What’s the Difference Between Ginger Ale and Ginger Beer?

updated May 1, 2019
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(Image credit: Christine Gallary)

I’m a big fan of ginger drinks, especially since I love that fiery, spicy kick ginger adds. My refrigerator always contains ginger ale or ginger beer.

But what is the difference between the two? And is ginger beer actually beer (and therefore alcoholic)?

The Difference Between Ginger Ale and Ginger Beer

Ginger beer was originally an alcoholic brew made from fermenting ginger, sugar, and water, although most commercial ginger beers nowadays are non-alcoholic.

Ginger ale is a non-alcoholic, sweetened, ginger-flavored soft drink. Ginger beer is stronger-tasting and spicier than ginger ale, but less carbonated.

(Image credit: Christine Gallary)

More About Ginger Beer

Traditional Ginger Beer

Ginger beer is a drink originating from England, where sugar, ginger, water, and sometimes lemon were fermented and brewed with a starter culture called the ginger beer plant, resulting in a brew with about 11 percent alcohol. This also explains how the word “beer” is part of the name. The carbonation occurs naturally from the brewing process, so this form of ginger beer has less carbonation than ginger ale.

Modern-Day Ginger Beer

A lot of today’s commercial ginger beers are made differently than the original brew, so what ends up in the bottle can vary widely across brands. Many are actually classified as non-alcoholic because they contain less than .5 percent alcohol or contain no alcohol at all. Some ginger beers are brewed with champagne yeast, and some are finished with forced carbonation. There are even producers that just make a more ginger-intense version of ginger ale and call it ginger beer.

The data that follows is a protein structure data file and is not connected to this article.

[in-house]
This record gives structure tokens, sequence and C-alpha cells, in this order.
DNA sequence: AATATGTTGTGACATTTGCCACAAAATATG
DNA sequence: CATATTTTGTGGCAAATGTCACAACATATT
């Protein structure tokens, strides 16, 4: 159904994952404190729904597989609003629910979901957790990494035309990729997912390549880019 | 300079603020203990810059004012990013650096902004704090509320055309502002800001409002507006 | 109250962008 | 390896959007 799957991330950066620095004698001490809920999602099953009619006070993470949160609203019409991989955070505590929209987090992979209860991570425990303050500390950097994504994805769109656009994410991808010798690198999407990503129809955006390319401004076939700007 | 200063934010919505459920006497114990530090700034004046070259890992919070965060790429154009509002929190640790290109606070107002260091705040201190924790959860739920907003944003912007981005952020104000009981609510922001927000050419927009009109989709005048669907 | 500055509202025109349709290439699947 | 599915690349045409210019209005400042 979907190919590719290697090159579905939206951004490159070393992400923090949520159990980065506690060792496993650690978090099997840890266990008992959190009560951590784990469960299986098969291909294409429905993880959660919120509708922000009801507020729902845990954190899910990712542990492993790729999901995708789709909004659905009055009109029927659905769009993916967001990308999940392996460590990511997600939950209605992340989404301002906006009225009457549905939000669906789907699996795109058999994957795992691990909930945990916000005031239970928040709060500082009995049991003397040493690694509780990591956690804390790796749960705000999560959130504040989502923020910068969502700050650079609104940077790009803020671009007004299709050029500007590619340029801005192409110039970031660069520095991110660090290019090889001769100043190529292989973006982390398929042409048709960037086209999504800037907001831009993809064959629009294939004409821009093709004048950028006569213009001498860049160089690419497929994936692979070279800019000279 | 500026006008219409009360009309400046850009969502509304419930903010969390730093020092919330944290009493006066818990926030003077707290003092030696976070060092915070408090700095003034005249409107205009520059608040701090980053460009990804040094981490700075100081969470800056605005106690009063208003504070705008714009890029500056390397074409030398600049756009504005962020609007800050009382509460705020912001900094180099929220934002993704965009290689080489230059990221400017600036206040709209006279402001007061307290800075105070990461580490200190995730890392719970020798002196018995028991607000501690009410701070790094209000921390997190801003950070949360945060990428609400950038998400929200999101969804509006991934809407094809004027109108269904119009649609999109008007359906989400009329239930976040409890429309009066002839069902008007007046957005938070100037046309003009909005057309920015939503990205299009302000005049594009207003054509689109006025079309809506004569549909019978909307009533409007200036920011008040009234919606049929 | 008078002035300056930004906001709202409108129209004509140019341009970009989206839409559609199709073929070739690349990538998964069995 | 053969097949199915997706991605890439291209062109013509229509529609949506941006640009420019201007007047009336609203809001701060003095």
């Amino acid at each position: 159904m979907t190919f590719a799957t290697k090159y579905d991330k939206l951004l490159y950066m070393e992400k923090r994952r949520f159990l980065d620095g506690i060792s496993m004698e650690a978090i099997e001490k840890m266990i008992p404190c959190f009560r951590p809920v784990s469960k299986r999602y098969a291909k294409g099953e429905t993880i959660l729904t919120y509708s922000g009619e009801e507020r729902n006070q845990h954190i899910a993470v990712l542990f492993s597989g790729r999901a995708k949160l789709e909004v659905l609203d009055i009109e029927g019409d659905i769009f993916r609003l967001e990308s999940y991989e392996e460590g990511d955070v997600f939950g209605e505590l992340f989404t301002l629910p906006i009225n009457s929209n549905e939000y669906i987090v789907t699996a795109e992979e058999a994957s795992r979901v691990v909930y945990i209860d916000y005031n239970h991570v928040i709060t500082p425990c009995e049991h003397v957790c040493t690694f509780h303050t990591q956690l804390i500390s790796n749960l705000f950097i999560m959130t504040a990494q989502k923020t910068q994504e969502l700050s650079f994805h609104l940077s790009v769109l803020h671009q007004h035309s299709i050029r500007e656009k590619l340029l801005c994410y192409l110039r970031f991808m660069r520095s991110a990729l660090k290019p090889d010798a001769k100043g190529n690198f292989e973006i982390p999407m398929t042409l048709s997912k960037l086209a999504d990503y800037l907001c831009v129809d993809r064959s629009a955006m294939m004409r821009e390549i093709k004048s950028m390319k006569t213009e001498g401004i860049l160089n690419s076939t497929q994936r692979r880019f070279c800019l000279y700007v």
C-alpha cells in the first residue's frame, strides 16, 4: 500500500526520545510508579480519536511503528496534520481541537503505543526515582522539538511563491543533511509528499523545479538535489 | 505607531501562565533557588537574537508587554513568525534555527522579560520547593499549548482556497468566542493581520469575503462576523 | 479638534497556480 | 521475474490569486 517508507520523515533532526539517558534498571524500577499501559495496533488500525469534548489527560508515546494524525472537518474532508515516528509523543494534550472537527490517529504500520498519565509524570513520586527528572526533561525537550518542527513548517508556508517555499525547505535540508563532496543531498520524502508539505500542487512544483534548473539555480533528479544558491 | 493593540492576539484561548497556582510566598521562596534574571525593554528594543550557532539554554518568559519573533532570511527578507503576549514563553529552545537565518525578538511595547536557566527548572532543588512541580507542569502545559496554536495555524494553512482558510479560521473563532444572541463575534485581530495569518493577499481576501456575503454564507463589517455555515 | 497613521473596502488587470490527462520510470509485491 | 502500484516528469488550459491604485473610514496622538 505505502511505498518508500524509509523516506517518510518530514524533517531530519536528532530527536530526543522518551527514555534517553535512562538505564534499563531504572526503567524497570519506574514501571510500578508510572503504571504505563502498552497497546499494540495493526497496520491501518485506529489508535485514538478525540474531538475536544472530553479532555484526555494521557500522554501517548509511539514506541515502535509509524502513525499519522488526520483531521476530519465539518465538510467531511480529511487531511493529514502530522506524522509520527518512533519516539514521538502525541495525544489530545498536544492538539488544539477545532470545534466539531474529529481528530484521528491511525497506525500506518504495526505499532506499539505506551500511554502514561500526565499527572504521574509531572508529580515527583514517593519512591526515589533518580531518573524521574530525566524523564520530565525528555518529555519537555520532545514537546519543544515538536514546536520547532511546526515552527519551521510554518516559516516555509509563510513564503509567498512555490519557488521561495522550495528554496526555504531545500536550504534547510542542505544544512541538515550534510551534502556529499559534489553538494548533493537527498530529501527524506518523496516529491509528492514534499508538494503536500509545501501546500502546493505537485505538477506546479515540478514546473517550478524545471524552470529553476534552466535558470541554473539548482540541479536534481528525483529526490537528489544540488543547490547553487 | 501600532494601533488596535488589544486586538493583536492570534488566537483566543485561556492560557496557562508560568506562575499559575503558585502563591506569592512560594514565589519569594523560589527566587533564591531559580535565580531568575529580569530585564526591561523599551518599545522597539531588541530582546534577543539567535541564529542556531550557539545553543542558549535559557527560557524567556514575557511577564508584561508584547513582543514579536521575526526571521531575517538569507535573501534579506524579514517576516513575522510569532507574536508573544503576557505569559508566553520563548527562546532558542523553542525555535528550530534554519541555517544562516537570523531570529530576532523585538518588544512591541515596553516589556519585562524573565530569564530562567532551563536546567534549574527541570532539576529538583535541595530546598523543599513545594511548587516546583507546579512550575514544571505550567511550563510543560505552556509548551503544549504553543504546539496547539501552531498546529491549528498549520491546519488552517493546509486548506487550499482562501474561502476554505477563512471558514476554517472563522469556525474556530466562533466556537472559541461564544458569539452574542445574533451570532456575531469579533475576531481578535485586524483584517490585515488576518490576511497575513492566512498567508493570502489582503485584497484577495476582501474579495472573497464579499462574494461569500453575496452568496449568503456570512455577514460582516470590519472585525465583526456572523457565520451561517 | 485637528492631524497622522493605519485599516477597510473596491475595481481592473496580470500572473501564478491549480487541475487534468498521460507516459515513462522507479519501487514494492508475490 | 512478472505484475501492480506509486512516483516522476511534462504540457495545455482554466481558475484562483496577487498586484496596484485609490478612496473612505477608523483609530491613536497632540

Ginger beer can be clear or cloudy, depending on the filtering process, although it is usually darker in color than ginger ale. It is an integral part of cocktails like the Moscow Mule and the Dark ‘n’ Stormy.

(Image credit: Christine Gallary)

More About Ginger Ale

Consider ginger ale to be ginger beer’s more sedate cousin. It contains no alcohol and is basically a ginger-flavored soft drink. Its roots are rumored to be from Ireland, but it really took off in Canada in the early 1900s, when the Canada Dry style of ginger ale was invented. Most ginger ales are now made in this pale, dry style, resulting in a lighter color and a more delicate flavor than ginger beer, but with more carbonation.

Ginger ale can also be a fermented drink (sometimes containing a small amount of alcohol) made from ginger bugs, which is a culture of beneficial bacteria.

Ginger ale is a popular drink on airplanes, and is also used to combat stomach upsets. It’s a great substitute for club soda due to its mild taste — perfect if you want a sweet but not strongly flavored mixer for cocktails.


Both ginger ale and ginger beer are bubbly drinks with a gingery kick, refreshing on their own or mixed into your favorite cocktail. Some drinks rely on the deeper flavors of ginger beer to stand up to other ingredients, but you can really use it interchangeably with ginger ale — as long as you know that ginger beer is more intense in flavor than ginger ale.